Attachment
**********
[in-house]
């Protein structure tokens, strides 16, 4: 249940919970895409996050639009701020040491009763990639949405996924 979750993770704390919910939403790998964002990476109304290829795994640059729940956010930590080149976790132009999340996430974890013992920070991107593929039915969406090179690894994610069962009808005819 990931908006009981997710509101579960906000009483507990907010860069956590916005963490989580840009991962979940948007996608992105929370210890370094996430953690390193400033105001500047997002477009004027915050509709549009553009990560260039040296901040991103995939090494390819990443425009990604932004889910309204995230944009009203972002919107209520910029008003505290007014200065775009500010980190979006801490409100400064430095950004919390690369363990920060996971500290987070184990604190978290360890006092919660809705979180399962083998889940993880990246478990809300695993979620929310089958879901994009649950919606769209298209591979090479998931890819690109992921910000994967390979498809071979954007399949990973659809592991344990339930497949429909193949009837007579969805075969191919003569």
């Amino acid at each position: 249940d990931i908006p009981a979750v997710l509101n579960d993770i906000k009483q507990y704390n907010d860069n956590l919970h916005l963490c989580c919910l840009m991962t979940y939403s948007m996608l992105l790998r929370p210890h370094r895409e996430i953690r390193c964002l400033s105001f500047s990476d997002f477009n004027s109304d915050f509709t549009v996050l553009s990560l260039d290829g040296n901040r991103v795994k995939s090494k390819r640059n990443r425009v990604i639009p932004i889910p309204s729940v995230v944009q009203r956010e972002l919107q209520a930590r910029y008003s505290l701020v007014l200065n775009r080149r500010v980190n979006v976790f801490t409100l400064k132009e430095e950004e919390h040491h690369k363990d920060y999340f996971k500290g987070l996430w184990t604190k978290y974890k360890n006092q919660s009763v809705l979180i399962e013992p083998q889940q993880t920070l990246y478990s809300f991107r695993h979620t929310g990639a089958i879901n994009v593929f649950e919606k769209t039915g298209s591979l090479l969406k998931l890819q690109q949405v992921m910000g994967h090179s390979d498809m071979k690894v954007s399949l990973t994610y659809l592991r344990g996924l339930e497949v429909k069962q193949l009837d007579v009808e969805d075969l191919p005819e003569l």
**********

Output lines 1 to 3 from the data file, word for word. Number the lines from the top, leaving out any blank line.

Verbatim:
[in-house]
């Protein structure tokens, strides 16, 4: 249940919970895409996050639009701020040491009763990639949405996924 979750993770704390919910939403790998964002990476109304290829795994640059729940956010930590080149976790132009999340996430974890013992920070991107593929039915969406090179690894994610069962009808005819 990931908006009981997710509101579960906000009483507990907010860069956590916005963490989580840009991962979940948007996608992105929370210890370094996430953690390193400033105001500047997002477009004027915050509709549009553009990560260039040296901040991103995939090494390819990443425009990604932004889910309204995230944009009203972002919107209520910029008003505290007014200065775009500010980190979006801490409100400064430095950004919390690369363990920060996971500290987070184990604190978290360890006092919660809705979180399962083998889940993880990246478990809300695993979620929310089958879901994009649950919606769209298209591979090479998931890819690109992921910000994967390979498809071979954007399949990973659809592991344990339930497949429909193949009837007579969805075969191919003569």
């Amino acid at each position: 249940d990931i908006p009981a979750v997710l509101n579960d993770i906000k009483q507990y704390n907010d860069n956590l919970h916005l963490c989580c919910l840009m991962t979940y939403s948007m996608l992105l790998r929370p210890h370094r895409e996430i953690r390193c964002l400033s105001f500047s990476d997002f477009n004027s109304d915050f509709t549009v996050l553009s990560l260039d290829g040296n901040r991103v795994k995939s090494k390819r640059n990443r425009v990604i639009p932004i889910p309204s729940v995230v944009q009203r956010e972002l919107q209520a930590r910029y008003s505290l701020v007014l200065n775009r080149r500010v980190n979006v976790f801490t409100l400064k132009e430095e950004e919390h040491h690369k363990d920060y999340f996971k500290g987070l996430w184990t604190k978290y974890k360890n006092q919660s009763v809705l979180i399962e013992p083998q889940q993880t920070l990246y478990s809300f991107r695993h979620t929310g990639a089958i879901n994009v593929f649950e919606k769209t039915g298209s591979l090479l969406k998931l890819q690109q949405v992921m910000g994967h090179s390979d498809m071979k690894v954007s399949l990973t994610y659809l592991r344990g996924l339930e497949v429909k069962q193949l009837d007579v009808e969805d075969l191919p005819e003569l």